Friday, October 31, 2008

More thoughts on Austerlitz strategy for the Allies

I've now got a few more plays under my belt and adjusted my thoughts on Allied strategy accordingly.

I still think the French side is easier to play. They have the better army, with a larger stacking limit, a finer degree of articulation in units strengths (making it easier to achieve efficient odds and exchanges) and faster units. All these things make that side easier to handle. The speedy units, especially, make it possible for the French player to react to whatever strategy the Austro-Russians pursue.

The Austro-Russian allies do start with the initiative, and if they fail to keep it the French will eat their lunch.

There are three general strategies available to the Allies. My initial preference was to give up on the idea of winning by exiting units and concentrate on winning the attrition race to demoralization and seek out a decisive battle in the center of the map. With more experience I conclude that my aim was sound, but my means was deficient. It's certainly possible for the Allies to win such a battle, but against a clever French player the odds are not good. The French stacking advantage and speed will tend to result in unfavorable matchups in a main force confrontation. It's true that whichever side gets demoralized first will promptly lose, but on average it will be the Allies who suffer that fate.

A second approach that shows some promise is to try to pull the Allied army back in good order and exit off the East edge. Against a cautious or slow French player this can work. The threat of exiting most of the army may panic the French into attacking too hastily. If they do the Allies may have a chance to destroy enough French to demoralize them. Even if they don't, the Allies may be able to get enough off to win. The best French counter is a strong attack to demoralise the Austrians quickly, cut off their escape route off map and then mop up the survivors. Because there is a good counter strategy, however, it may not be as effective as the third choice. It's also likely to result something less than a decisive win for the Allies, if they win at all.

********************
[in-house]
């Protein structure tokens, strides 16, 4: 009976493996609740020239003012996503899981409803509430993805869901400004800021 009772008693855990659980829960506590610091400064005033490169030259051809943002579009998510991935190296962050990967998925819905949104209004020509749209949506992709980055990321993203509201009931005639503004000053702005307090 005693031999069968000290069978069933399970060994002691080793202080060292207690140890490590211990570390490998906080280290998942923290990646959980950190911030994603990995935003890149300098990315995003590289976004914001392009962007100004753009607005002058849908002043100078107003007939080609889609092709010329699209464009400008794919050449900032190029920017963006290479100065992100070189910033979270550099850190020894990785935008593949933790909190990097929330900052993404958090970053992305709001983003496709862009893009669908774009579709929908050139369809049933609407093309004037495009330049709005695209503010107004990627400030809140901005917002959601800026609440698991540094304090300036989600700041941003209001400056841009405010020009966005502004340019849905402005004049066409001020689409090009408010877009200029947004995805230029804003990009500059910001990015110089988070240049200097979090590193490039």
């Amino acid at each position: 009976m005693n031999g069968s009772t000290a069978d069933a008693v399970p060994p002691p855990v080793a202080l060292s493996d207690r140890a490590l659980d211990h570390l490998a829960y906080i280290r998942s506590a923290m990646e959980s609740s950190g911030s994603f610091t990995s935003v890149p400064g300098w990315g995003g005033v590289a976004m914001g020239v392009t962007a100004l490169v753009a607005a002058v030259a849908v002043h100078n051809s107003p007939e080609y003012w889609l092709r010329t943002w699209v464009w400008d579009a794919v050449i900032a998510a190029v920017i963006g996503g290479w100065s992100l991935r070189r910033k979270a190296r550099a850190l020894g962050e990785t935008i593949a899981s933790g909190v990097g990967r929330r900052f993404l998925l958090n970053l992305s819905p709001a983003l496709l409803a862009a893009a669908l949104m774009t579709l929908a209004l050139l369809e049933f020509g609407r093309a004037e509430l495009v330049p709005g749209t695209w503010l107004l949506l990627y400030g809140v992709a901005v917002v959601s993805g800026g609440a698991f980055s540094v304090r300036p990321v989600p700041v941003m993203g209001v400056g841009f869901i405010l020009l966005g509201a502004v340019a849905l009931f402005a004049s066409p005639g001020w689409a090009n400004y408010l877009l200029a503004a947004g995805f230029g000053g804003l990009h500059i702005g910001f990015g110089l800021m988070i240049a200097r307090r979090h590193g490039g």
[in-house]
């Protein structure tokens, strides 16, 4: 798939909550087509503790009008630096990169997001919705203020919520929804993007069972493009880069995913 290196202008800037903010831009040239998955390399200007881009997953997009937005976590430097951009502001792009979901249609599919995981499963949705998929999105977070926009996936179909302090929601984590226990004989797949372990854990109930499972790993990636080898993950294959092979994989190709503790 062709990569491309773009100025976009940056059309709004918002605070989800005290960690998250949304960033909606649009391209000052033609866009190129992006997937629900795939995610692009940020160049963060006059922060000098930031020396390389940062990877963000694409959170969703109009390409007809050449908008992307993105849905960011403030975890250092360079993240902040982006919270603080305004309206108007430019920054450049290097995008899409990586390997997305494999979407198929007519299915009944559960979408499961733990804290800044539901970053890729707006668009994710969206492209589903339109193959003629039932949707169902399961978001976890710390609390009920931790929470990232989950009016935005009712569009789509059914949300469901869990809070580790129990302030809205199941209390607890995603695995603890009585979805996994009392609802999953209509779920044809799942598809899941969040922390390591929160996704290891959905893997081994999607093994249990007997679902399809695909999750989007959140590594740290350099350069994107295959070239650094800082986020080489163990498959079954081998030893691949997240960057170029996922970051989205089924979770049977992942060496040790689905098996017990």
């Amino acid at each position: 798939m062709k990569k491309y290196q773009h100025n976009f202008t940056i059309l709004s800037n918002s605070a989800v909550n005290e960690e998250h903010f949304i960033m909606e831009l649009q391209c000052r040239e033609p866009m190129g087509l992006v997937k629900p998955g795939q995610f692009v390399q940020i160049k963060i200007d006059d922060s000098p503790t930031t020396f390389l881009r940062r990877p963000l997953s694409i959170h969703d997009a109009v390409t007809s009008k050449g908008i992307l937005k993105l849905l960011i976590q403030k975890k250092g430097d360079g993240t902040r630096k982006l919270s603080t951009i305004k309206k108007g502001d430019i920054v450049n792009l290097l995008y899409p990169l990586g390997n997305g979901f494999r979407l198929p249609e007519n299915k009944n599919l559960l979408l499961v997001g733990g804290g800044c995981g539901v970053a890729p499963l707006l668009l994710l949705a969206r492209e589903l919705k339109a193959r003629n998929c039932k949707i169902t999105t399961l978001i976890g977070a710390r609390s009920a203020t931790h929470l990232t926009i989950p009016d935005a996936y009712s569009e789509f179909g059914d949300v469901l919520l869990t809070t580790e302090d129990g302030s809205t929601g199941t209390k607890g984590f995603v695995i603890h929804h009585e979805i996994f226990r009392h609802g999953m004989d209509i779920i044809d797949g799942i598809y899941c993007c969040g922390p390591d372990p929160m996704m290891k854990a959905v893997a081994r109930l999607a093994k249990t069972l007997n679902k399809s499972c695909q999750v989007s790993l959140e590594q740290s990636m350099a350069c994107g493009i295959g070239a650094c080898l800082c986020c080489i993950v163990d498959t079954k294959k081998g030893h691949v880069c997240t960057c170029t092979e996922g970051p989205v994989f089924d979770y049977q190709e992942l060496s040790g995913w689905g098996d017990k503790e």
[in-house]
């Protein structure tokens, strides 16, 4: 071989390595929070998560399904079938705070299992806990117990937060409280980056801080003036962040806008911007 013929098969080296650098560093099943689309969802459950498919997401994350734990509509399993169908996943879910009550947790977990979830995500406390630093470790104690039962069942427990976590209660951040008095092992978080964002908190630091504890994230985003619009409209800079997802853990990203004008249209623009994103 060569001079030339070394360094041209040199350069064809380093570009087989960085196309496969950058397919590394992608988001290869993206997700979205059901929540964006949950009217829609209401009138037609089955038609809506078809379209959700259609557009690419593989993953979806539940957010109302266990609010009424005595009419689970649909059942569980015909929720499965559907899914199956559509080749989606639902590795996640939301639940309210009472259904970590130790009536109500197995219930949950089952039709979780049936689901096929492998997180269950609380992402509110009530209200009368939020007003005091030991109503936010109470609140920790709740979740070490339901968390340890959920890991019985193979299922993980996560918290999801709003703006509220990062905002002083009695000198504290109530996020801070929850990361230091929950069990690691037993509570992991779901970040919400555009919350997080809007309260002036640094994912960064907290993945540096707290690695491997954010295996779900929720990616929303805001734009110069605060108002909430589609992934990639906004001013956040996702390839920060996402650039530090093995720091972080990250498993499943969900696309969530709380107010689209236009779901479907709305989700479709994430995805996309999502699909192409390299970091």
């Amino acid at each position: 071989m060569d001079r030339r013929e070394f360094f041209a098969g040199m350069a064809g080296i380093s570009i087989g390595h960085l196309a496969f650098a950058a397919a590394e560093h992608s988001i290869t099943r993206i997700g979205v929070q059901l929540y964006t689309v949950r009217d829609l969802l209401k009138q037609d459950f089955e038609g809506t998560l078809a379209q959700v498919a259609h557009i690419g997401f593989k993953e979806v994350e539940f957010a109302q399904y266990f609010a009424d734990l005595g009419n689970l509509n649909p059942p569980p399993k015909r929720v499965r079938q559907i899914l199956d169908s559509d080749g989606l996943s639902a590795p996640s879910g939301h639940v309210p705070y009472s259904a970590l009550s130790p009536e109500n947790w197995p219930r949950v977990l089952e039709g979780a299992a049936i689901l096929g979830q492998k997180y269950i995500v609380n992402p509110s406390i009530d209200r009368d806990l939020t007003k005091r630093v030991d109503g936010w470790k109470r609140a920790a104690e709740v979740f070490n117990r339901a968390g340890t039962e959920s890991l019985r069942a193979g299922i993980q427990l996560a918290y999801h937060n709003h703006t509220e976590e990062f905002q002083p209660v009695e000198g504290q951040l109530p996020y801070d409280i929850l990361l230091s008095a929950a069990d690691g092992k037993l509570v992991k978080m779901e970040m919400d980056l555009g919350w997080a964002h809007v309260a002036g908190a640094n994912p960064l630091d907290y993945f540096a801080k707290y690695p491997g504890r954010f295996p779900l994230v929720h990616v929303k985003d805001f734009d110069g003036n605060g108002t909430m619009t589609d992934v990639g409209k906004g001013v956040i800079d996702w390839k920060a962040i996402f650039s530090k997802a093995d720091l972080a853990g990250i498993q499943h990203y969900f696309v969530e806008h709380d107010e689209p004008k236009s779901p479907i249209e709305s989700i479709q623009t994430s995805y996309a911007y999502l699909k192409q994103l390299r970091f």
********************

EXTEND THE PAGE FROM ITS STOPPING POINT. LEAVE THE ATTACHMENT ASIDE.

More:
That involves making a serious effort to follow the historical Austro-Russian plan and attack on the left. The right flank Allied units and the small reinforcement group should stand on the defense at first and try to lure the French into committing a sizable force to that sector. If the French ignore them, move up. If they send too few troops over, kill them. If they send too many to fight, exit the map. The points probably won't count, but they won't count for the French, either.

Meanwhile, the Allied main body moves at top speed against the French right and the high-value exit area. They're not fast enough to make it off before the French get there, but the threat may induce the French to approach in a piecemeal fashion. If they do, then the Allies have set the stage for a winning attrition battle against just a portion of the French army. It's no sure thing, but it provides a good chance to demoralize the French. If demoralized, the surviving French will not be able to stop the Austrians from exiting enough to win a decisive victory.

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